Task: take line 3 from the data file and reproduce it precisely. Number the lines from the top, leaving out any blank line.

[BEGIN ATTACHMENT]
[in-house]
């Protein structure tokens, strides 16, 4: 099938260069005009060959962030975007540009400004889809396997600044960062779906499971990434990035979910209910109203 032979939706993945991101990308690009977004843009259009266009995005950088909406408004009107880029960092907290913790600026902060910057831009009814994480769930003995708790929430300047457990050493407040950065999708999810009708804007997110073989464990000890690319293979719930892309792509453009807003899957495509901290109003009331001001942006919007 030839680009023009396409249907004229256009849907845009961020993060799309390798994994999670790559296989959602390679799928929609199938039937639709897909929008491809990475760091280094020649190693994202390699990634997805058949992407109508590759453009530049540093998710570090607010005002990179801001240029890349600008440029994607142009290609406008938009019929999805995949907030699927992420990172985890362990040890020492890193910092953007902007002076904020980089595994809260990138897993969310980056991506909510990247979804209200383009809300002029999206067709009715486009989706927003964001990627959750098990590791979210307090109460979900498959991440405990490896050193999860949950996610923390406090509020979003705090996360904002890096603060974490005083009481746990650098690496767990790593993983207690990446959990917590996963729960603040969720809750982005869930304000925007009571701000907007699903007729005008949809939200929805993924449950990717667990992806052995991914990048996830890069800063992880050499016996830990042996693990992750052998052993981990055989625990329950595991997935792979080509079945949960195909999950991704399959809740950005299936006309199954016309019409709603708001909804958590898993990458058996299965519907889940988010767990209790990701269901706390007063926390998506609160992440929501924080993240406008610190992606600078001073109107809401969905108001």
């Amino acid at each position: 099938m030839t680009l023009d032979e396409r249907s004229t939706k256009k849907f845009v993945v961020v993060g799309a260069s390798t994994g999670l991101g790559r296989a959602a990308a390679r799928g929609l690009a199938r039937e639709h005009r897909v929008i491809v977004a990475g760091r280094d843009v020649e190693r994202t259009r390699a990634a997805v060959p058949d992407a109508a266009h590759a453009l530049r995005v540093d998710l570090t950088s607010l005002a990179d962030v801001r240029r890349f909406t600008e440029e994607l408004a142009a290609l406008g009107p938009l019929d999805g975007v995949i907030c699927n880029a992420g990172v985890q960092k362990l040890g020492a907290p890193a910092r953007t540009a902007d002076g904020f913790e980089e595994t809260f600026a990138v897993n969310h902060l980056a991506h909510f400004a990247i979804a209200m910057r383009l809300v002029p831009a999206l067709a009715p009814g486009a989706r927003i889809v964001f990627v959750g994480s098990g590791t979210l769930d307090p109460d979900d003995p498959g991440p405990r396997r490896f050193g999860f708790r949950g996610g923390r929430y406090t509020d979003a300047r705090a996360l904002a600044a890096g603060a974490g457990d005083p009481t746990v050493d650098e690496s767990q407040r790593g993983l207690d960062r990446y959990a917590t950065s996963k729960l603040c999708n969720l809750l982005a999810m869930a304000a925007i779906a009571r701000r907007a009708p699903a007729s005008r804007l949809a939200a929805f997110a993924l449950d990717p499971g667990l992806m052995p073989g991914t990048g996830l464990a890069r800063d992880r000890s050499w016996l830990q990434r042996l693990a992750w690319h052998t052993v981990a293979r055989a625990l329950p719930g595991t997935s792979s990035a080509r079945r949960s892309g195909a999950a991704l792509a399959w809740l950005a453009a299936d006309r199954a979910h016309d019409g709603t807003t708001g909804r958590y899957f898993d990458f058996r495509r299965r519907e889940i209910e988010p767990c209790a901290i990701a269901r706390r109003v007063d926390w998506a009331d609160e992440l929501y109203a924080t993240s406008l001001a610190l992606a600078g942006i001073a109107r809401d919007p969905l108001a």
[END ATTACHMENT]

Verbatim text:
């Amino acid at each position: 099938m030839t680009l023009d032979e396409r249907s004229t939706k256009k849907f845009v993945v961020v993060g799309a260069s390798t994994g999670l991101g790559r296989a959602a990308a390679r799928g929609l690009a199938r039937e639709h005009r897909v929008i491809v977004a990475g760091r280094d843009v020649e190693r994202t259009r390699a990634a997805v060959p058949d992407a109508a266009h590759a453009l530049r995005v540093d998710l570090t950088s607010l005002a990179d962030v801001r240029r890349f909406t600008e440029e994607l408004a142009a290609l406008g009107p938009l019929d999805g975007v995949i907030c699927n880029a992420g990172v985890q960092k362990l040890g020492a907290p890193a910092r953007t540009a902007d002076g904020f913790e980089e595994t809260f600026a990138v897993n969310h902060l980056a991506h909510f400004a990247i979804a209200m910057r383009l809300v002029p831009a999206l067709a009715p009814g486009a989706r927003i889809v964001f990627v959750g994480s098990g590791t979210l769930d307090p109460d979900d003995p498959g991440p405990r396997r490896f050193g999860f708790r949950g996610g923390r929430y406090t509020d979003a300047r705090a996360l904002a600044a890096g603060a974490g457990d005083p009481t746990v050493d650098e690496s767990q407040r790593g993983l207690d960062r990446y959990a917590t950065s996963k729960l603040c999708n969720l809750l982005a999810m869930a304000a925007i779906a009571r701000r907007a009708p699903a007729s005008r804007l949809a939200a929805f997110a993924l449950d990717p499971g667990l992806m052995p073989g991914t990048g996830l464990a890069r800063d992880r000890s050499w016996l830990q990434r042996l693990a992750w690319h052998t052993v981990a293979r055989a625990l329950p719930g595991t997935s792979s990035a080509r079945r949960s892309g195909a999950a991704l792509a399959w809740l950005a453009a299936d006309r199954a979910h016309d019409g709603t807003t708001g909804r958590y899957f898993d990458f058996r495509r299965r519907e889940i209910e988010p767990c209790a901290i990701a269901r706390r109003v007063d926390w998506a009331d609160e992440l929501y109203a924080t993240s406008l001001a610190l992606a600078g942006i001073a109107r809401d919007p969905l108001a």